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Meet the future of Holland's midfield

As Kevin Strootman prepares to turn out for the Dutch national team on Friday night, it's a far cry from De Adelaarshorst. That 6,700-capacity stadium in Deventer is where Strootman started last season, lining up for Sparta Rotterdam at Go Ahead Eagles in Dutch football's second tier.

Strootman scored SpartaâÂÂs equaliser that day, and his stock has continued to rise sharply ever since. As Dutch national team coach Bert van Marwijk, who has gradually become one of Strootman's biggest fans, puts it: "I think the boy can go a long way."

In fact one of the things that impressed Van Marwijk was that the young man didn't go very far over summer. Strootman's storming season for Sparta had caught the eye of suitors abroad, from Premier League sides Tottenham and Fulham to Serie A giants AS Roma, but the midfielder opted to stay in his homeland with PSV â much to the national boss's pleasure.

Strootman cuts a languid figure and on first appearance alone itâÂÂs hard to imagine he was a creative attacking midfielder in the trequartista mould in his earlier days. But watch him spray the ball over long and short range, with intuition, vision and a gifted left foot, and you'll stop judging this book by its cover.

Born in southern Holland in February 1990 and starting with local side Rijsoord, he joined SpartaâÂÂs youth academy in 2007. By January 2008 he was promoted to the senior team and started to create a buzz. He was linked with leading Dutch clubs in summer 2009 after his first full season, but no move transpired and he stayed on.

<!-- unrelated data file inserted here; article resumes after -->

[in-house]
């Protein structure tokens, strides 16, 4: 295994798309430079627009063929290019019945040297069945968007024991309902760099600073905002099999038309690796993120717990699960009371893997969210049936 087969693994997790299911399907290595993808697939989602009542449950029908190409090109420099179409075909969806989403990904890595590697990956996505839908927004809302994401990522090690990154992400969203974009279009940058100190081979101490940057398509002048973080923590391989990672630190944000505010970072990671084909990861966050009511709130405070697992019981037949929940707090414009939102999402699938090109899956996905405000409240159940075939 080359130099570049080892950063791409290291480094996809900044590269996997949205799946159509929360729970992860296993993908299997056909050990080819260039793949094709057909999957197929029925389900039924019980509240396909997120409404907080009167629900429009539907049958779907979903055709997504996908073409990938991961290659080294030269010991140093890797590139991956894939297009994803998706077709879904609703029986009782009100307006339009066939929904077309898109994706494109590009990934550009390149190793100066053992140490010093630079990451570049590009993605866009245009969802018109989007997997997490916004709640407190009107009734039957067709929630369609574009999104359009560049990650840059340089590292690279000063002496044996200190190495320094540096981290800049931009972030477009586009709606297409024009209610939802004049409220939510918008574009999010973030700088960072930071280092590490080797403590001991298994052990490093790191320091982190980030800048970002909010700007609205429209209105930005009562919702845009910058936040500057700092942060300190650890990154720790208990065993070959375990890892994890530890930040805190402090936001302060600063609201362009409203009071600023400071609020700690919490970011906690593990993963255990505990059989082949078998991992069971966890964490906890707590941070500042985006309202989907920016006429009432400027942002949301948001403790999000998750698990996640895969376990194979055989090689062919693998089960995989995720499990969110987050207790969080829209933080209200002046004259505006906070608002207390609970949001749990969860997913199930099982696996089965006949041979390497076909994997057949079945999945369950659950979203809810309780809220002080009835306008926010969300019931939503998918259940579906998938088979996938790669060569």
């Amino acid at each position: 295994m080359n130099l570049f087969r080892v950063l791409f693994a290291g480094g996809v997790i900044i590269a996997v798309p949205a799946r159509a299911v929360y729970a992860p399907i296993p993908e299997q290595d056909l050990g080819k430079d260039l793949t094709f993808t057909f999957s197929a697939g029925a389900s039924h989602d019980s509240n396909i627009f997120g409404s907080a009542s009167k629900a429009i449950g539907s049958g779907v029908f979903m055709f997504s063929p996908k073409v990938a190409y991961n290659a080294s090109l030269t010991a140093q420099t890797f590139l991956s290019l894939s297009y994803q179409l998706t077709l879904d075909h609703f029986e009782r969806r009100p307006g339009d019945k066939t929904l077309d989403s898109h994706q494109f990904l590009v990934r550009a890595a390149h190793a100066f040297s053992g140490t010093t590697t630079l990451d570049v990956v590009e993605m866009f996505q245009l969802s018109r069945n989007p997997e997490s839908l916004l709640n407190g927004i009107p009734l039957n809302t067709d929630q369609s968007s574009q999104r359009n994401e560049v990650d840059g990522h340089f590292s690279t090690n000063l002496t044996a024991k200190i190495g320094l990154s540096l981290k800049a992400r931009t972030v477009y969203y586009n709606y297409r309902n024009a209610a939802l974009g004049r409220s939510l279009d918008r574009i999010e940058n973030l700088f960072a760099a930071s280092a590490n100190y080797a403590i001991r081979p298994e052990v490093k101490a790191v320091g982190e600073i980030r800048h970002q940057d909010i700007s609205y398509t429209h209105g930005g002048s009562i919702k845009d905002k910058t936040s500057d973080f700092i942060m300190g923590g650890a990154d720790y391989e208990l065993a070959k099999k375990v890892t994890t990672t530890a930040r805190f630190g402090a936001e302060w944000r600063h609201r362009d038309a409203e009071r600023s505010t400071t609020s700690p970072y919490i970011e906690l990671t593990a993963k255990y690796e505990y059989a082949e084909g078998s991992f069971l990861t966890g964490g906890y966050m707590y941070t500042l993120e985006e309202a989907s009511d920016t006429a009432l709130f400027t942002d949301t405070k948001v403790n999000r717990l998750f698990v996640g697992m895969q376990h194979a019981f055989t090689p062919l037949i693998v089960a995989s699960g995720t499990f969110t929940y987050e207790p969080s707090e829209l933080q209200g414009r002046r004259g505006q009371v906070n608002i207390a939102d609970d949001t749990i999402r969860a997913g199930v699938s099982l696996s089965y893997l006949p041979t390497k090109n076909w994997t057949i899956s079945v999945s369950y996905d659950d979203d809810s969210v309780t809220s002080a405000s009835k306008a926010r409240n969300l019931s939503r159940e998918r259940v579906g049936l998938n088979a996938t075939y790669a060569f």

The following season was the lowest point of his short career. After a disastrous campaign, Sparta were relegated for only the second time in their history. His own individual potential tempted champions FC Twente but again the move didn't happen and he played a further sixteen times for Sparta last season in the second division.

Last winter brought an unsurprising return to the top flight, with FC Utrecht, but perhaps more importantly a switch of position. Adjusting from the advance role he was afforded at Sparta, he became a more reassured, deeper-lying regista, excelling at ball retention and recycling. 

That said, Strootman hasn't allowing his attacking instinct to wane; he often joined in with Utrecht attacks and remains confident in goalscoring positions.

His impressive performances at his new club â not to mention the successful procession through the Netherlands U18, U19 and U21 levels â earned him a full cap in the February friendly against Austria, becoming the 21st player to be handed a début under Van MarwijkâÂÂs tenure.

After the game he was praised by Wesley Sneijder for his quick adaptation â adjusting to the rhythm of the team without putting a foot wrongâ and showing nerves of steel given the situation.

Strootman came into the Dutch consciousness with his usual impeccable timing. After the 2010 World Cup campaign's consistent selection of two destructive defensive midfielders, Van Marwijk has altered the Oranje's central shape.

In truth necessity was the mother of invention, due to Nigel de JongâÂÂs suspension. But using Rafael van der Vaart as a deep-lying playmaker successfully invoked memories of long-ago Holland sides.

The question is whether Van Marwijk will retain it in the long run, especially when Mark van Bommel and Nigel de Jong are both in the squad, but with Finland and Moldova the next opponents after facing San Marino tonight, it's a fair bet that the coach will stick with the creative players.